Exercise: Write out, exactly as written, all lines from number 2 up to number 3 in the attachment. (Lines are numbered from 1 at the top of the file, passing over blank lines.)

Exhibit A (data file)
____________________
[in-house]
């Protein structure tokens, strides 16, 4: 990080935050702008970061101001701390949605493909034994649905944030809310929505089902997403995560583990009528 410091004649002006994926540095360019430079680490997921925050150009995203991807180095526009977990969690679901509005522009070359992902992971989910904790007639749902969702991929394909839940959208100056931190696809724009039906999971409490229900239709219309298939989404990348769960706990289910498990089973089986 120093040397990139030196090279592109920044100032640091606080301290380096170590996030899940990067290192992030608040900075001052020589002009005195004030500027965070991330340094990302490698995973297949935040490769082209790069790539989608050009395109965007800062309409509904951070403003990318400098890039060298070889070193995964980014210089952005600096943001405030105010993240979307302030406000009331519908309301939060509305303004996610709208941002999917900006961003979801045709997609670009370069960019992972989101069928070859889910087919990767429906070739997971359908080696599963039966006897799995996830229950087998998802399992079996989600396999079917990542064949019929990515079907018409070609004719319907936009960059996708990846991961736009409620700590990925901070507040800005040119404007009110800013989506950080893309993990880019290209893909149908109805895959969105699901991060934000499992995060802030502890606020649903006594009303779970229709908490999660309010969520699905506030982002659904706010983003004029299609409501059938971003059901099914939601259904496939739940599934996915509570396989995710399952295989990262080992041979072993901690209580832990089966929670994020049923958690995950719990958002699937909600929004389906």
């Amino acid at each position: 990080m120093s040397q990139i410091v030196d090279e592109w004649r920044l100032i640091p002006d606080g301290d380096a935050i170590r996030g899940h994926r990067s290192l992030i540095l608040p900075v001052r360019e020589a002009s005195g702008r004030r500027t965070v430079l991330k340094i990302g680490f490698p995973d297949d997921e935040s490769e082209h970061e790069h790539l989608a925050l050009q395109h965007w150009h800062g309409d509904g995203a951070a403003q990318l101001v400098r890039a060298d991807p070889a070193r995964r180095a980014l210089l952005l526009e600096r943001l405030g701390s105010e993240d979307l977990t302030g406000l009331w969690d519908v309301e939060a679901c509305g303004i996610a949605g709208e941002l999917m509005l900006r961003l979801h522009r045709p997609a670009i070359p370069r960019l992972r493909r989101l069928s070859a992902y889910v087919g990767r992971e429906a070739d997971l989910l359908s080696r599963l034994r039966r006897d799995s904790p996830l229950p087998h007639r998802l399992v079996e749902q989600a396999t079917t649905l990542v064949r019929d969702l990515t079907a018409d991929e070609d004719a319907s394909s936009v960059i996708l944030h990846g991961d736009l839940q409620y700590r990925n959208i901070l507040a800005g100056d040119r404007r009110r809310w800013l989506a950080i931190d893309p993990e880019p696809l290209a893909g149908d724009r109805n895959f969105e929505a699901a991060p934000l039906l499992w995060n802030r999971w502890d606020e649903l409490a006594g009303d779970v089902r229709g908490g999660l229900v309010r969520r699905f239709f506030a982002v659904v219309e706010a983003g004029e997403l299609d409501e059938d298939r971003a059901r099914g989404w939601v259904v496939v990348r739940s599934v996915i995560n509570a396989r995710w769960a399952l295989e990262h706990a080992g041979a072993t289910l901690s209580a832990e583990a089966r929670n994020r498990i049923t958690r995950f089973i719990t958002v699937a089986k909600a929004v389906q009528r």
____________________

């Protein structure tokens, strides 16, 4: 990080935050702008970061101001701390949605493909034994649905944030809310929505089902997403995560583990009528 410091004649002006994926540095360019430079680490997921925050150009995203991807180095526009977990969690679901509005522009070359992902992971989910904790007639749902969702991929394909839940959208100056931190696809724009039906999971409490229900239709219309298939989404990348769960706990289910498990089973089986 120093040397990139030196090279592109920044100032640091606080301290380096170590996030899940990067290192992030608040900075001052020589002009005195004030500027965070991330340094990302490698995973297949935040490769082209790069790539989608050009395109965007800062309409509904951070403003990318400098890039060298070889070193995964980014210089952005600096943001405030105010993240979307302030406000009331519908309301939060509305303004996610709208941002999917900006961003979801045709997609670009370069960019992972989101069928070859889910087919990767429906070739997971359908080696599963039966006897799995996830229950087998998802399992079996989600396999079917990542064949019929990515079907018409070609004719319907936009960059996708990846991961736009409620700590990925901070507040800005040119404007009110800013989506950080893309993990880019290209893909149908109805895959969105699901991060934000499992995060802030502890606020649903006594009303779970229709908490999660309010969520699905506030982002659904706010983003004029299609409501059938971003059901099914939601259904496939739940599934996915509570396989995710399952295989990262080992041979072993901690209580832990089966929670994020049923958690995950719990958002699937909600929004389906």
């Amino acid at each position: 990080m120093s040397q990139i410091v030196d090279e592109w004649r920044l100032i640091p002006d606080g301290d380096a935050i170590r996030g899940h994926r990067s290192l992030i540095l608040p900075v001052r360019e020589a002009s005195g702008r004030r500027t965070v430079l991330k340094i990302g680490f490698p995973d297949d997921e935040s490769e082209h970061e790069h790539l989608a925050l050009q395109h965007w150009h800062g309409d509904g995203a951070a403003q990318l101001v400098r890039a060298d991807p070889a070193r995964r180095a980014l210089l952005l526009e600096r943001l405030g701390s105010e993240d979307l977990t302030g406000l009331w969690d519908v309301e939060a679901c509305g303004i996610a949605g709208e941002l999917m509005l900006r961003l979801h522009r045709p997609a670009i070359p370069r960019l992972r493909r989101l069928s070859a992902y889910v087919g990767r992971e429906a070739d997971l989910l359908s080696r599963l034994r039966r006897d799995s904790p996830l229950p087998h007639r998802l399992v079996e749902q989600a396999t079917t649905l990542v064949r019929d969702l990515t079907a018409d991929e070609d004719a319907s394909s936009v960059i996708l944030h990846g991961d736009l839940q409620y700590r990925n959208i901070l507040a800005g100056d040119r404007r009110r809310w800013l989506a950080i931190d893309p993990e880019p696809l290209a893909g149908d724009r109805n895959f969105e929505a699901a991060p934000l039906l499992w995060n802030r999971w502890d606020e649903l409490a006594g009303d779970v089902r229709g908490g999660l229900v309010r969520r699905f239709f506030a982002v659904v219309e706010a983003g004029e997403l299609d409501e059938d298939r971003a059901r099914g989404w939601v259904v496939v990348r739940s599934v996915i995560n509570a396989r995710w769960a399952l295989e990262h706990a080992g041979a072993t289910l901690s209580a832990e583990a089966r929670n994020r498990i049923t958690r995950f089973i719990t958002v699937a089986k909600a929004v389906q009528r």